Placement new

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There are situations when we don’t want to rely upon Free Store for allocating memory and we want to use custom memory allocations using new.

For these situations we can use Placement New, where we can tell `new’ operator to allocate memory from a pre-allocated memory location

For example

int a4byteInteger;

char *a4byteChar = new (&a4byteInteger) char[4];

In this example, the memory pointed by a4byteChar is 4 byte allocated to ‘stack’ via integer variable a4byteInteger.

The benefit of this kind of memory allocation is the fact that programmers control the allocation. In the example above, since a4byteInteger is allocated on stack, we don’t need to make an explicit call to ’delete a4byteChar`.

Same behavior can be achieved for dynamic allocated memory also. For example

int *a8byteDynamicInteger = new int[2];

char *a8byteChar = new (a8byteDynamicInteger) char[8];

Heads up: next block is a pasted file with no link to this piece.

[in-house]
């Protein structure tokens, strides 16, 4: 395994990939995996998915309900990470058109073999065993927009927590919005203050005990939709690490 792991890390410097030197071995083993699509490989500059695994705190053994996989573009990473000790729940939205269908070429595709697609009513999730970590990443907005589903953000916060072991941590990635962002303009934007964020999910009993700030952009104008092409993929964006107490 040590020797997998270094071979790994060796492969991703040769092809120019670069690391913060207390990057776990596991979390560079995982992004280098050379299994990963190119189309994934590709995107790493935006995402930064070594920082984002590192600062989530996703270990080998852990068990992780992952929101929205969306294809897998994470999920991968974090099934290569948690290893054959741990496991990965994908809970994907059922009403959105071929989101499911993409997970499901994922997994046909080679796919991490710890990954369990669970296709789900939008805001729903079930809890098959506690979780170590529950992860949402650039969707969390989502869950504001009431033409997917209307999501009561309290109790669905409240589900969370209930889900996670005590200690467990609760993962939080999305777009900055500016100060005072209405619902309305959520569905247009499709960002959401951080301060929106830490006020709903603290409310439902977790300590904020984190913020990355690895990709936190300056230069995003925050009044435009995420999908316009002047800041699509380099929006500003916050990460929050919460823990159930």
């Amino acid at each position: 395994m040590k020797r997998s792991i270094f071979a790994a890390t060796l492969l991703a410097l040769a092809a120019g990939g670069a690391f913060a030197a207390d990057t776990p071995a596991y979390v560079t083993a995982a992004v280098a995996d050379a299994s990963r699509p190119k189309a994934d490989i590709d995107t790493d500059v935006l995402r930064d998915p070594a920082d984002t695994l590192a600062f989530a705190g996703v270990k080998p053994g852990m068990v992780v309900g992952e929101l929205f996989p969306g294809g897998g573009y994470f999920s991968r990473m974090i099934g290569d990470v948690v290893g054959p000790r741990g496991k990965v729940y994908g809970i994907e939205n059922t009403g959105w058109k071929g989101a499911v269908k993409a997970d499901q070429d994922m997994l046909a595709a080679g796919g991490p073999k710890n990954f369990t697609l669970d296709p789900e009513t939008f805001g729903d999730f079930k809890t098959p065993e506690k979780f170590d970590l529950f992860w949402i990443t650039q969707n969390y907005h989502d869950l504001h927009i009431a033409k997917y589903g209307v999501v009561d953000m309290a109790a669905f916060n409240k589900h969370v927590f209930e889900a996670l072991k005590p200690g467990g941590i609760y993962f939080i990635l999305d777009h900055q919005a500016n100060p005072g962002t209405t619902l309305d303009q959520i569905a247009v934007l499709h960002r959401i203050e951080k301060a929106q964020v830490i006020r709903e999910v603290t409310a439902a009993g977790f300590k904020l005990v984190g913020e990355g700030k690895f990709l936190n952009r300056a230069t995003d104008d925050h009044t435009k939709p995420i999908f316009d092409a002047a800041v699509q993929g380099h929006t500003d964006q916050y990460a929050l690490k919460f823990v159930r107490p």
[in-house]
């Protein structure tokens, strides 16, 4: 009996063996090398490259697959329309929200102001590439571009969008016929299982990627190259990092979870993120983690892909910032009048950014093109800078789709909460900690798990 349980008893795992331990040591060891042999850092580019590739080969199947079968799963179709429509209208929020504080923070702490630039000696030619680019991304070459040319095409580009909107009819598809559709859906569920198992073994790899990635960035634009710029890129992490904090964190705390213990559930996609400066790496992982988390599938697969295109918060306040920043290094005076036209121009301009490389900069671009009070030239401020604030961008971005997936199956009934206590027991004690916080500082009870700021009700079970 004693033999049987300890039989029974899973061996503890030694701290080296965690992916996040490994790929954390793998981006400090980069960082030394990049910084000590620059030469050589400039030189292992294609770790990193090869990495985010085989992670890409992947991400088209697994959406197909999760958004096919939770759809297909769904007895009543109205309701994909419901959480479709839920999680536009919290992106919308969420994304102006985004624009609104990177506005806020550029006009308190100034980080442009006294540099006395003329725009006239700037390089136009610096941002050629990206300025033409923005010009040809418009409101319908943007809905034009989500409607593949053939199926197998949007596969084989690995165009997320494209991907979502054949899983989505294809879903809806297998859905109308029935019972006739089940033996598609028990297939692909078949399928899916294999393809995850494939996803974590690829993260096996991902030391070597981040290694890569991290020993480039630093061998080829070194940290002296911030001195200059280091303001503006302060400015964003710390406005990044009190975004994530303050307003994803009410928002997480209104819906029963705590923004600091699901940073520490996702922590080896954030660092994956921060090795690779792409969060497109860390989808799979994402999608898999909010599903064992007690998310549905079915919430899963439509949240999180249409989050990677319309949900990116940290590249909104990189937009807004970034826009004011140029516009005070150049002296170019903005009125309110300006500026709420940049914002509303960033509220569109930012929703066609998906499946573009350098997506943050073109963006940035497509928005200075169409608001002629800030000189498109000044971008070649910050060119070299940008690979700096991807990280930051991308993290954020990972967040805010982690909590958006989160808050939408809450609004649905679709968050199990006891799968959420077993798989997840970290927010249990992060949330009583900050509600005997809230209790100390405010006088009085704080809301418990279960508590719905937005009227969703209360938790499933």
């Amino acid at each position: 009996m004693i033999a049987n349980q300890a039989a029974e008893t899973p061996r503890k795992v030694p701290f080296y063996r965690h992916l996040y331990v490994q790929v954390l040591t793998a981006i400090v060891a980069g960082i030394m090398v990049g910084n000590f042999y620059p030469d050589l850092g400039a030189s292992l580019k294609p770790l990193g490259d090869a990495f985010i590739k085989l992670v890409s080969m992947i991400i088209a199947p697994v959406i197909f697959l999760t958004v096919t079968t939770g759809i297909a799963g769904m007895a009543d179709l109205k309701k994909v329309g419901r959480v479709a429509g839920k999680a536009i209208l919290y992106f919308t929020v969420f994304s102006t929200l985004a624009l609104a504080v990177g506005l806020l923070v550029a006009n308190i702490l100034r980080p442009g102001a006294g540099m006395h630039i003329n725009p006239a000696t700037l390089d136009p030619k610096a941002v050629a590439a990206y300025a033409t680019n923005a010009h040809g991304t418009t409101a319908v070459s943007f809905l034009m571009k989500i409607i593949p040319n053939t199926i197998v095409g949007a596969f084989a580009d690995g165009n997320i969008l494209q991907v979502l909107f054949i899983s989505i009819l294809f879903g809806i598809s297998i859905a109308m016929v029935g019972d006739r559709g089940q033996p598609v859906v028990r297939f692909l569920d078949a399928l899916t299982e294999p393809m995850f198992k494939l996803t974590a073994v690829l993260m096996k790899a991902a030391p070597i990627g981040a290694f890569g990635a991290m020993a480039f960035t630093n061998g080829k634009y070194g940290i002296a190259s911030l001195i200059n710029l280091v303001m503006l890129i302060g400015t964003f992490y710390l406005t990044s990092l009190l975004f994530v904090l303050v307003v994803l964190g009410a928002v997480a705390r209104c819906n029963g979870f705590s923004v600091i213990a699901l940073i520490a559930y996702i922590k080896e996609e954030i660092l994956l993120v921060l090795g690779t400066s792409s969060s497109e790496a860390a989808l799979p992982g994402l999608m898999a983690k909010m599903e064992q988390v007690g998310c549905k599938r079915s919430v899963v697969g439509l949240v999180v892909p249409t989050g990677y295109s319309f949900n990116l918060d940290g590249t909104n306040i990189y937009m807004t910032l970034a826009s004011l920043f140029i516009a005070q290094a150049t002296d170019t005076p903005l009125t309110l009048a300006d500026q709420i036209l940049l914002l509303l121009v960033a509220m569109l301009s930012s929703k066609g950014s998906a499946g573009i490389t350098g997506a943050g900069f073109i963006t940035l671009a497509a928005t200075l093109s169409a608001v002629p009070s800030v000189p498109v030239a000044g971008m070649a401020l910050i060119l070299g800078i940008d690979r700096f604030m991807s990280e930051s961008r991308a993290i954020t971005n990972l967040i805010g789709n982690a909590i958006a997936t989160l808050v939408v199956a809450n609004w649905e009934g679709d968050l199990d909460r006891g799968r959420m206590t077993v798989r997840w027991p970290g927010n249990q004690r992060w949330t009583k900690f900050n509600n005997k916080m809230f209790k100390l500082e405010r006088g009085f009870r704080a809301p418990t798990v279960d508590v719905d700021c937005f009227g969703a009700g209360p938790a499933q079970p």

In this case, the memory pointer by a8byteChar will be referring to dynamic memory allocated by a8byteDynamicInteger. In this case however, we need to explicitly calldelete a8byteDynamicInteger to release the memory

Another example for C++ Class

struct ComplexType {
    int a;

    ComplexType() : a(0) {}
    ~ComplexType() {}

int main() {
    char* dynArray = new char[256];

    //Calls ComplexType's constructor to initialize memory as a ComplexType
    new((void*)dynArray) ComplexType();

    //Clean up memory once we're done
    delete[] dynArray;

    //Stack memory can also be used with placement new
    alignas(ComplexType) char localArray[256]; //alignas() available since C++11

    new((void*)localArray) ComplexType();

    //Only need to call the destructor for stack memory

    return 0;

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